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The Gopher Tortoise By Steffanie Munguia

The gopher tortoise can be found across many southeastern states, especially in areas where the terrain is sandy and dry throughout most of the year, but with plenty of green vegetation to eat.  Gopher tortoises got their name from their burrow building, digging their own homes in the ground, with tunnels that can sometimes go nearly 20 feet down and 30 feet long.  It is this burrow building that classifies gopher tortoises as keystone species, as the burrow may be used  by up to 300 animal species and nearly 60 can only be found in a gopher tortoise burrow.  Thus, if the gopher tortoise disappears, so do those 60 dependent species, much as if you remove the keystone of an arch, the entire building may topple.

So what is threatening the gopher tortoise? They have survived for thousands, maybe millions of years, yet only recently have their numbers experienced a serious decline.  The problems began with the early European settlers, whose lumber practices eliminated much of the land the tortoises used to roam freely.  The settlers also ate the tortoises themselves, a practice which continued (legally) well into the 20th century and continues still today illegally.  (Fun fact: During the Great Depression, the tortoises were called “Hoover chickens,” as many of the displaced people couldn’t afford to buy chicken and instead ate tortoises)  Another practice involved pouring gasoline down their burrows to drive out rattlesnakes, and the toxic fumes sometimes harmed the tortoise.  While hunting and pouring gas down the burrows of gopher tortoises has been outlawed, and restrictions have been placed on some logging practices, the biggest threat to the gopher tortoise has yet to be addressed.

The main threat to gopher tortoises in Florida is perhaps the biggest threat to any species in the sunshine state: habitat loss and fragmentation.  Florida has one of the most rapidly growing populations of the United States, and with such a population boom came a development growth spurt (though currently a little hampered by the economic conditions).  The prime developing habitat happens to be dry sandy flatwoods or scrubs, due to the stability of the soil.  There are, however, laws to protect the tortoises: developers must either relocate the tortoises properly (into equivalent land of certain size during conditions above 50°F for at least 3 nights in a row) or pay a take permit fee to eliminate the tortoises. Relocation fragments tortoise populations: if only one tortoise can be put on a given patch of land, it will have no tortoise with which to mate and will be forced to travel outside of its home range, which often means crossing busy roadways.  Many tortoises die in vehicle-related accidents.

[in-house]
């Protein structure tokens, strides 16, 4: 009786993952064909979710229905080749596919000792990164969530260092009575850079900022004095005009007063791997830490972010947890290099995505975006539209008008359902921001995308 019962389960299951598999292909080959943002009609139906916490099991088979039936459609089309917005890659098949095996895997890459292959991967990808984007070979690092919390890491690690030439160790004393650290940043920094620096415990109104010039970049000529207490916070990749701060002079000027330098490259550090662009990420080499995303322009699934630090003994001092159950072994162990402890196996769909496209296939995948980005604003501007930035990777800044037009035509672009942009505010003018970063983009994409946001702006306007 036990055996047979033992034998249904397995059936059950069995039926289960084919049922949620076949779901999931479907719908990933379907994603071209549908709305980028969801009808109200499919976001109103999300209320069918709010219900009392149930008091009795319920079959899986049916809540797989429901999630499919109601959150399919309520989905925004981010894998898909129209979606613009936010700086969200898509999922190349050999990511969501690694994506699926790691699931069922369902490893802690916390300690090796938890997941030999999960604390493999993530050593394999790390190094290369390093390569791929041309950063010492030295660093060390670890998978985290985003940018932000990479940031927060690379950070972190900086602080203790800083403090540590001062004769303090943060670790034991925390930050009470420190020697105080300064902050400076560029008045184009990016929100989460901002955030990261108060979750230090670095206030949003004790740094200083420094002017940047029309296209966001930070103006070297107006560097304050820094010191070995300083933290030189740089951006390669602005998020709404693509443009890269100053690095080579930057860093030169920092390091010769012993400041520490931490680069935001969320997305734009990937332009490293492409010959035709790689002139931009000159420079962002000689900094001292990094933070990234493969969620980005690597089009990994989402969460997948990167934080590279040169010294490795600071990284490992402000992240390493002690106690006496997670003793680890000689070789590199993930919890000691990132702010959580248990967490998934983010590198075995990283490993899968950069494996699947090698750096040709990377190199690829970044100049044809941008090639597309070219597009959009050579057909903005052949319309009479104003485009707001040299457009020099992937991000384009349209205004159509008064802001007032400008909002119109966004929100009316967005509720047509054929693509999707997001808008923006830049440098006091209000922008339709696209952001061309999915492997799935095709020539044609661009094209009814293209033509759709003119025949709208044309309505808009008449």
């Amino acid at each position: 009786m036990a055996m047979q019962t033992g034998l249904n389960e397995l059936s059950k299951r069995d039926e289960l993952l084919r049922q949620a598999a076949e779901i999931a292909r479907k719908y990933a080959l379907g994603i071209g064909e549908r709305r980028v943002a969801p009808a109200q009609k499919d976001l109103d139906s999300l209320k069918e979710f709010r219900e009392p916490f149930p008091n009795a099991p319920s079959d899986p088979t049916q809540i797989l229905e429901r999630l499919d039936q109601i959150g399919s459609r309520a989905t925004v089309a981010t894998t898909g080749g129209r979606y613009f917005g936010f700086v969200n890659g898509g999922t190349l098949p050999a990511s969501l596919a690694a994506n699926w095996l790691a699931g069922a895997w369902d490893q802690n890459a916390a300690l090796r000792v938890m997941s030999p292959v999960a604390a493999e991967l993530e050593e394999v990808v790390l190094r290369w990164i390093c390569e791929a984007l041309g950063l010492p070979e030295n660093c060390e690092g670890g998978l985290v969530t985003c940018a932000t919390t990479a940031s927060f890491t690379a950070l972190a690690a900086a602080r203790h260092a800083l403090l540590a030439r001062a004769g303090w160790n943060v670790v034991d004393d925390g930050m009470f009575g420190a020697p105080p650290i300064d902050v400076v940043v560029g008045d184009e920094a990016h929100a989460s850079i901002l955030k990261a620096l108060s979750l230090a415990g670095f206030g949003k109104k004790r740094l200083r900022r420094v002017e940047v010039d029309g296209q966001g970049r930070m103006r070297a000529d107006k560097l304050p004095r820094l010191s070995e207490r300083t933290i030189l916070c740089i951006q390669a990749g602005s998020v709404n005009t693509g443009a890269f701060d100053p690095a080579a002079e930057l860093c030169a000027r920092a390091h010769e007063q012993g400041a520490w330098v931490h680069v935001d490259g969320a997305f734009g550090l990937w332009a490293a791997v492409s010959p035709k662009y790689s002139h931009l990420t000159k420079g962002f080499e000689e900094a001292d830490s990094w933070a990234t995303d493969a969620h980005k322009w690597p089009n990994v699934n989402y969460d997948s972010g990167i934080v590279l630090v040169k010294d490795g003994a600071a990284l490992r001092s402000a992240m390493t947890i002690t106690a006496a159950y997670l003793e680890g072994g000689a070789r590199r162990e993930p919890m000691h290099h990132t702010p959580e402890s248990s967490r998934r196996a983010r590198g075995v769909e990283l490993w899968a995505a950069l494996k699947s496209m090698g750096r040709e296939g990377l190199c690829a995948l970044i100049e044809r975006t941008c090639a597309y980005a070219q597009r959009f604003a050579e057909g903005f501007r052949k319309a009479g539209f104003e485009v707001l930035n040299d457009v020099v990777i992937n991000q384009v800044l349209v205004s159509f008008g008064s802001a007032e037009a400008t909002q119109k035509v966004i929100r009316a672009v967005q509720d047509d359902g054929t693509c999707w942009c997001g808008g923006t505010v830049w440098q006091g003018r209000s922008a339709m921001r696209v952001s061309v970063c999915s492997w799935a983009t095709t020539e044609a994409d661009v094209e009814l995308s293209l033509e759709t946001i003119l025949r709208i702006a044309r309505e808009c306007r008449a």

Unfortunately, very little is known about these tortoises, and their lives inside their burrows are a mystery to researchers.  One of the biggest issues right now is a public that is not aware of the tortoise’s very existence right beside them.  Many well-meaning people throw a tortoise that they “rescue” into a water body thinking that it is a turtle and it belongs in the water – but the tortoise is purely terrestrial, and will often drown in such a circumstance.  So what can you do if you come across a tortoise?  First, never stick your hand into a burrow to attempt to retrieve one that you just saw climb in.  Among those 300 other species are some rather venomous snakes that you probably want to avoid getting bit by.  If you come across a tortoise while hiking, Florida law actually prohibits approaching it, much less handling it.  Just let it be.  There is only one exception to the “no handling” rule and it is when a tortoise is in mortal peril.  For instance, if you see one crossing the road, and believe you can help it safely, try to do so.  First, attempt to direct traffic around the crossing tortoise so that you do not actually handle the tortoise directly.  If the tortoise is frozen in place in the middle of the roadway, simply pick it up and carry it in the direction it seemed to be heading.  If you find an injured tortoise or there is one burrowing in your backyard, contact FWC. 

 

 

 

Gopher Tortoise

Common name: Gopher Tortoise
Scientific name: Gopherus polyphemus
Habitat of choice: Dry sandy flatwoods or scrubs
Protection status: Threatened
Lifespan: Unknown

An adult gopher tortoise emerging from its burrow

A young gopher tortoise
As the young gopher tortoise gets older the yellow coloration dissapears.

Fun fact:

  • Tortoises may be left-handed or right handed; if the burrow turns to the left, the tortoise is left handed.

  • Gopher tortoises rarely drink from standing water instead they use their front flipper-like legs direct water to their mouth when it rains.

  • Nearly 300 species benefit from the Gopher Tortoise burrows.

Photos by R. Munguia

 

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